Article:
Here’s Spike Lee at his ballsiest. […] Too much? You bet. Spike doesn’t know when to quit, which I think is part of his gift. He’s in the pulpit from Minute One when we hear Cannon rap “Pray 4 My City” as the screen flashes the words: “THIS IS AN EMERGENCY.” Chicago mayor Rahm Emanuel has already voiced his objections, which will only fuel the film’s fire. Don’t know if that sex strike business will take off on a global scale, but Spike thrives on raising hell. Preach, brother. – Peter Travers [Rolling Stone]
DISCUSSING HIS new film Chi-Raq with Chris Hayes, Spike Lee describes it as “heightened reality.” It is a raucous piece of cinematic art that I found to be one of Lee’s very best and most audacious films.
Chicagoans have been critical and they’re entitled to be, but as sharply trained as Lee’s lens is on Chicago’s South Side, the scope ends up being much wider than the city in which it is set.
Chi-Raq is loosely based on the comedy Lysistrata, written by Aristophanes.
“No peace. No piece.” The women chant in Chi-Raq, which started changing the world.
Film critic Richard Brody offers a review worth reading.
In building a movie about contemporary Chicago on ancient Greek foundations, Lee also builds on the mighty founding principles of political and philosophical thought. Far from mocking the subject or approaching it lightly, Lee takes on gun violence with a scathing seriousness that spares nobody—not the characters in the film and not its viewers. Just as Scorsese did, Lee turns his fierce gaze back at the members of the audience. Here, he forces us to consider the grim and gory pleasures that have, in the past, led us into those very seats to watch movies in which the violence that “Chi-Raq” decries is the very source of entertainment. [The New Yorker]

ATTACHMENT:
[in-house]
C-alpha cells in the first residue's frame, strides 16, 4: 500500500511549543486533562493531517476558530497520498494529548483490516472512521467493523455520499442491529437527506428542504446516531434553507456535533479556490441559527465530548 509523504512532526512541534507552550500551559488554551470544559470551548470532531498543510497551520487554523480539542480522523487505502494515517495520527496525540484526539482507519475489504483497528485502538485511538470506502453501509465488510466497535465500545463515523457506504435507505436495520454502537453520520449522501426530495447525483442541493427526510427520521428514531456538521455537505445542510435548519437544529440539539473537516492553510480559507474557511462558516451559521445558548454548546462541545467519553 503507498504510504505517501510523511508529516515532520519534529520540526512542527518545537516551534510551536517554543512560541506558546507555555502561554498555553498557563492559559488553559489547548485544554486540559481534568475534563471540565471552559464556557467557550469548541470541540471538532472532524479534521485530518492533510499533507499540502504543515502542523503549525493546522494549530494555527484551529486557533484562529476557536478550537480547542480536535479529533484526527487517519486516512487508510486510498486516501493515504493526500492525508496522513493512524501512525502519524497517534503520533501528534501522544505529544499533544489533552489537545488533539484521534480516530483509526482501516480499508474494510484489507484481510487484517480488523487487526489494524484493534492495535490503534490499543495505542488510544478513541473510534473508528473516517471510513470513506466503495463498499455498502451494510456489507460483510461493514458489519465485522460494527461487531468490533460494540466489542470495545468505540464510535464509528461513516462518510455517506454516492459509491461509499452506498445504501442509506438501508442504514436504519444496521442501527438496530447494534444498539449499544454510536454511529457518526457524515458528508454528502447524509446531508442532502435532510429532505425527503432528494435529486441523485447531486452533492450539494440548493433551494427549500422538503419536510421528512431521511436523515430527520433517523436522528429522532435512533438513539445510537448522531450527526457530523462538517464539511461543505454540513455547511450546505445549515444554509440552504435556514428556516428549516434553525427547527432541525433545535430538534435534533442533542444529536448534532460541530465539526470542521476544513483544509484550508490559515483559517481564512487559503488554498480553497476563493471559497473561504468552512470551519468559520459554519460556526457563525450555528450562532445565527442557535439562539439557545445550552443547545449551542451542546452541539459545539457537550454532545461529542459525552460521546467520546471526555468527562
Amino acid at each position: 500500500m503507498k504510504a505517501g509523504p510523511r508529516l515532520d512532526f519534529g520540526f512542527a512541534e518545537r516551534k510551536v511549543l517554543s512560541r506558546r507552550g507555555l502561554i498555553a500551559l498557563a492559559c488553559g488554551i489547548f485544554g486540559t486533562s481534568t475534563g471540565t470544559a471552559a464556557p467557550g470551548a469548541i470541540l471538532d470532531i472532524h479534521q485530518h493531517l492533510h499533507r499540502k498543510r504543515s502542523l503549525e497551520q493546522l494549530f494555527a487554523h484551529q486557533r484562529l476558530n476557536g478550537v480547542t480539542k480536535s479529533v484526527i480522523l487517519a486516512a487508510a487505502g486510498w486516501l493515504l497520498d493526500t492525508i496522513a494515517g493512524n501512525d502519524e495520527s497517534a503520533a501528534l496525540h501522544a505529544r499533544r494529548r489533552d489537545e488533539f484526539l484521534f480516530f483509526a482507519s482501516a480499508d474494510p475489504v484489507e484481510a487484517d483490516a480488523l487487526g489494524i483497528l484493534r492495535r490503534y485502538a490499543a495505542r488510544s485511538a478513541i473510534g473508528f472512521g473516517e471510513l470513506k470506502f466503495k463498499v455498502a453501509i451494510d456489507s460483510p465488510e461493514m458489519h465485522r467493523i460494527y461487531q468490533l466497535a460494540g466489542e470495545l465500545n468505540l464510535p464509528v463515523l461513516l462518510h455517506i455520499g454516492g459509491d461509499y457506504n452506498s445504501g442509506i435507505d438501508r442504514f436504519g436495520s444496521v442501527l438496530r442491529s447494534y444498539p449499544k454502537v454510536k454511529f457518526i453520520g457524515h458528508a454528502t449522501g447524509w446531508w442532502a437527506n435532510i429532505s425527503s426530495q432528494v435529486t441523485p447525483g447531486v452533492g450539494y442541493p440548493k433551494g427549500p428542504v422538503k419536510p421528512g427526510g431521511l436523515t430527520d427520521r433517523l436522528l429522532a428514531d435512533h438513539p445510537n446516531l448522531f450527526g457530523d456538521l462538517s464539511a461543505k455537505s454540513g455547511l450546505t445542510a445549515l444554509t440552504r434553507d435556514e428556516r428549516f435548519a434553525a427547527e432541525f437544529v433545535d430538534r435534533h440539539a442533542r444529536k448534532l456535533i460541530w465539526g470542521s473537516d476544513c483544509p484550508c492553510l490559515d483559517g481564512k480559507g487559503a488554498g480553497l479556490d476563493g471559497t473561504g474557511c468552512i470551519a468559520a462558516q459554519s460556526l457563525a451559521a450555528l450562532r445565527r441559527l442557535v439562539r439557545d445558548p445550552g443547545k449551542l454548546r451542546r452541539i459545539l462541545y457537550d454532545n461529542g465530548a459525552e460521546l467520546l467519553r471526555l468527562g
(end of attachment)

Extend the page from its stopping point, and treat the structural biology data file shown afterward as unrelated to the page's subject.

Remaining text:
The film is artistically brave, and the timing… Great art benefits tremendously from serendipitous events.
President Obama is enlisting actors to stand up for ending gun violence in the U.S.
Spike Lee perfectly packages the U.S. gun culture in a film with biting wit. The dark fable we’re watching on the screen we easily recognize because we live it every day through our television screens, knowing it’s much more personal to the victims and their dead.
Of course, I found a whole separate saga available in the sexual thread running through Chi-Raq. Wishing gun violence could be solved as easily as having a so-called “sex strike.” I’ve often said if everybody got laid more often we’d have a more peaceful world, so you can imagine how much I enjoyed this film. The notion that women have the power to change the world, because men need what we have so much, with love the foundational component that heals and reveals.
Who knew Spike Lee was such a romantic?
Some found this part of it offensive, with Ta-Nehisi Coates scoffing at the Lee’s “‘sex strikes’ myth.”
Playing through a Greek comedy was the perfect set up, and I took it to mean women have more power to change their communities than they think, especially if they band together. I do think that’s a wild over-simplification when you’re dealing with young men and even boys who have no future or hope out of a neighborhood they hate.
Chi-Raq daringly draws a very high fence around American gun violence, successfully taking some of the sting out of the topic on the way to hoping to wake people up.
Interview with Spike Lee
This post has been updated.